The adoption of Agile methodologies and Agile frameworks in software development projects has become common practice over the last few years. This new software development process brings many of the key development areas into focus, and one of the areas that must be considered is Quality Assurance and Test (QA). QA in Agile methodologies will not succeed if addressed as it has been during traditional Waterfall processes, i.e., as a separate activity during the development process. QA is something that must be integrated into the process from the start, rather than be added as an afterthought.

The Agile approach fosters collaborative and proactive behaviors by team members: test, development, product owners, etc. Everyone is responsible for the eventual quality of the product, everyone has ownership.
However, that doesn’t mean that in an Agile project the QA engineer has no role to play! It is actually the opposite. An Agile team benefits tremendously from having QA personnel as team members. The QA engineer will be integral in the definition and clarification of acceptance criteria, as well as in refining the requirements.

Although the product owner (PO) is initially responsible for creating and prioritizing the requirements, as well as writing the initial acceptance criteria for them, the whole team should work together, with the PO, to review and document the acceptance criteria for each of the requirements. The QA Engineer can ensure QA is part of the project DNA. A good Agile technique that helps in documenting acceptance criteria clearly is behavior driven development.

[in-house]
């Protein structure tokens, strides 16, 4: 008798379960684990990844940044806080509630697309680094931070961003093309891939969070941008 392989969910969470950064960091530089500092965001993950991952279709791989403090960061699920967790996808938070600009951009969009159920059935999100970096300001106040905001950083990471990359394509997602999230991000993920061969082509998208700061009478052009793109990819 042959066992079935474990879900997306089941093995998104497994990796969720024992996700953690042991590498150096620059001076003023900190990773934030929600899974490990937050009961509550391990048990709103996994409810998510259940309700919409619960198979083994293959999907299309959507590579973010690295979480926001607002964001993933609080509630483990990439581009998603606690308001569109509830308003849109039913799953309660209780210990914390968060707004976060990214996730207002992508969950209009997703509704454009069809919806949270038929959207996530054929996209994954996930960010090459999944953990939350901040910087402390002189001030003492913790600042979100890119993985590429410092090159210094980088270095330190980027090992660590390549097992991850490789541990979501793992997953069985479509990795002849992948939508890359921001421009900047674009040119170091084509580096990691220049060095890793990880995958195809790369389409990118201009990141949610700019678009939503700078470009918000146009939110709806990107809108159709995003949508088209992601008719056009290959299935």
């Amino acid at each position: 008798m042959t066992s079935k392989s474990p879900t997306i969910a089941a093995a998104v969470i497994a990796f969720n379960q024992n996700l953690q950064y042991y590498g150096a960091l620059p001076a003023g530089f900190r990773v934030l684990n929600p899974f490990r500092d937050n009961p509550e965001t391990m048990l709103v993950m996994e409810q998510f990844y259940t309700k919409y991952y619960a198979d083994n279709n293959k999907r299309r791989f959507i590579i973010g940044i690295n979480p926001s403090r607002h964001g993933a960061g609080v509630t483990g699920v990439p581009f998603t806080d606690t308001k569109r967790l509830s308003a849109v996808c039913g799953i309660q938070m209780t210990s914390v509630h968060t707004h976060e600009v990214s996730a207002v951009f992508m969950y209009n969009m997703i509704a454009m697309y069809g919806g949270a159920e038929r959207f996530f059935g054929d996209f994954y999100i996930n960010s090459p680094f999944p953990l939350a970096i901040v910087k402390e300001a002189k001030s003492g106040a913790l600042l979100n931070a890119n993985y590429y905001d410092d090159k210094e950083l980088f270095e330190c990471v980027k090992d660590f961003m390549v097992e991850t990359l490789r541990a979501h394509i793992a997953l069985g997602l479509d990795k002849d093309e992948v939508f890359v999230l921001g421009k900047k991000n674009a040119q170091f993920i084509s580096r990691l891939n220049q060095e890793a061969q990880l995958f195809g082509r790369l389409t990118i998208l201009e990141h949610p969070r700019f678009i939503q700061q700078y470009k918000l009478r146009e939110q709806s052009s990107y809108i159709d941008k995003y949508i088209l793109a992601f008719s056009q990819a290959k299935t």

The QA role in Agile methodologies is not restricted to testing the software being built. In fact, the underlying idea behind an Agile team is that none of the members are specialists. That means that QA will eventually help put together automated testing environments, and will also work on exploratory tests, which are usually manual. Development will see increased quality gains if a test driven development (TDD) process is used. This will guarantee a good automated unit test coverage, which is usually, but not exclusively, created by the developers with aid from QA engineers. Additional improvement in quality can be achieved by simple and common techniques, such as peer reviews. There are a couple of Extreme Programming techniques that can also improve the quality of the code, which usually eases testing times.

In order to increase automated testing, it is essentially mandatory that a continuous integration test environment be running. This environment will not only run TDD unit tests, but also extra automated tests, usually devised by QA engineers, such as service layer testing, acceptance criteria validation, and integrated testing.

Bottom-line: QA in Agile methodologies is not what it has been known to be in the past; there must be more integration, more collaboration, more proactivity, and essentially more team work from the start to ensure a successful and high quality deliverable.

At Daitan Group we foster Agile techniques and Agile culture, with a belief in continuous never ending improvement.